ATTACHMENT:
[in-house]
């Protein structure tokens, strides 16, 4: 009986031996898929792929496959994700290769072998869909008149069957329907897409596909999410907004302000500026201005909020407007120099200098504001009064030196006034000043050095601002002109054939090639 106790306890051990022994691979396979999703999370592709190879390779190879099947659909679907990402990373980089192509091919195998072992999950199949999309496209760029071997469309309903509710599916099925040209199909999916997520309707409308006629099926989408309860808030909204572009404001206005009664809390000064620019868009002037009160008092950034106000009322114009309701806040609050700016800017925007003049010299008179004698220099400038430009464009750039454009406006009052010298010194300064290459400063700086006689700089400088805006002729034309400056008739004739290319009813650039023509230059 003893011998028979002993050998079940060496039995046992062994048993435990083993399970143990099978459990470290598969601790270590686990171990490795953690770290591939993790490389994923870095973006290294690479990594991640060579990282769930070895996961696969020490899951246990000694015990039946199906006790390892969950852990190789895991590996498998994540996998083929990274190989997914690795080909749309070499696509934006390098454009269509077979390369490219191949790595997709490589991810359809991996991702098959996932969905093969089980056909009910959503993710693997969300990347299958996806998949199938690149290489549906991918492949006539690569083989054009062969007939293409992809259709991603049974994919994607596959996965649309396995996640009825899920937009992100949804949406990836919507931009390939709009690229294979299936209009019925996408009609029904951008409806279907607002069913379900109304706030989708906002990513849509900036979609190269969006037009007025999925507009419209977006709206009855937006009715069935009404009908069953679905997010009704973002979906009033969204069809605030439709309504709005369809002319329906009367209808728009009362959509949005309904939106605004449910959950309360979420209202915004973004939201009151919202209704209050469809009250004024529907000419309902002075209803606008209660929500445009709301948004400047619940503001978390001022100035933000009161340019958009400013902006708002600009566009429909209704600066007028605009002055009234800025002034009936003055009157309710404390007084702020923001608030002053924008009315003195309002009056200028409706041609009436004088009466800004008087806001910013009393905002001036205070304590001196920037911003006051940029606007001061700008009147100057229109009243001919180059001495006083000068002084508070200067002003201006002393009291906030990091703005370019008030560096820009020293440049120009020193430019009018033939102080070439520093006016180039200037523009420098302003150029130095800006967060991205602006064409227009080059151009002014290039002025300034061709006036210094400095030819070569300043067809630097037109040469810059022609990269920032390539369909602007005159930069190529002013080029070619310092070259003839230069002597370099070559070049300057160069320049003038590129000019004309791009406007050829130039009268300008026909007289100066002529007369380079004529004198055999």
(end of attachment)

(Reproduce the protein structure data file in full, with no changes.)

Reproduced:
[in-house]
């Protein structure tokens, strides 16, 4: 009986031996898929792929496959994700290769072998869909008149069957329907897409596909999410907004302000500026201005909020407007120099200098504001009064030196006034000043050095601002002109054939090639 106790306890051990022994691979396979999703999370592709190879390779190879099947659909679907990402990373980089192509091919195998072992999950199949999309496209760029071997469309309903509710599916099925040209199909999916997520309707409308006629099926989408309860808030909204572009404001206005009664809390000064620019868009002037009160008092950034106000009322114009309701806040609050700016800017925007003049010299008179004698220099400038430009464009750039454009406006009052010298010194300064290459400063700086006689700089400088805006002729034309400056008739004739290319009813650039023509230059 003893011998028979002993050998079940060496039995046992062994048993435990083993399970143990099978459990470290598969601790270590686990171990490795953690770290591939993790490389994923870095973006290294690479990594991640060579990282769930070895996961696969020490899951246990000694015990039946199906006790390892969950852990190789895991590996498998994540996998083929990274190989997914690795080909749309070499696509934006390098454009269509077979390369490219191949790595997709490589991810359809991996991702098959996932969905093969089980056909009910959503993710693997969300990347299958996806998949199938690149290489549906991918492949006539690569083989054009062969007939293409992809259709991603049974994919994607596959996965649309396995996640009825899920937009992100949804949406990836919507931009390939709009690229294979299936209009019925996408009609029904951008409806279907607002069913379900109304706030989708906002990513849509900036979609190269969006037009007025999925507009419209977006709206009855937006009715069935009404009908069953679905997010009704973002979906009033969204069809605030439709309504709005369809002319329906009367209808728009009362959509949005309904939106605004449910959950309360979420209202915004973004939201009151919202209704209050469809009250004024529907000419309902002075209803606008209660929500445009709301948004400047619940503001978390001022100035933000009161340019958009400013902006708002600009566009429909209704600066007028605009002055009234800025002034009936003055009157309710404390007084702020923001608030002053924008009315003195309002009056200028409706041609009436004088009466800004008087806001910013009393905002001036205070304590001196920037911003006051940029606007001061700008009147100057229109009243001919180059001495006083000068002084508070200067002003201006002393009291906030990091703005370019008030560096820009020293440049120009020193430019009018033939102080070439520093006016180039200037523009420098302003150029130095800006967060991205602006064409227009080059151009002014290039002025300034061709006036210094400095030819070569300043067809630097037109040469810059022609990269920032390539369909602007005159930069190529002013080029070619310092070259003839230069002597370099070559070049300057160069320049003038590129000019004309791009406007050829130039009268300008026909007289100066002529007369380079004529004198055999």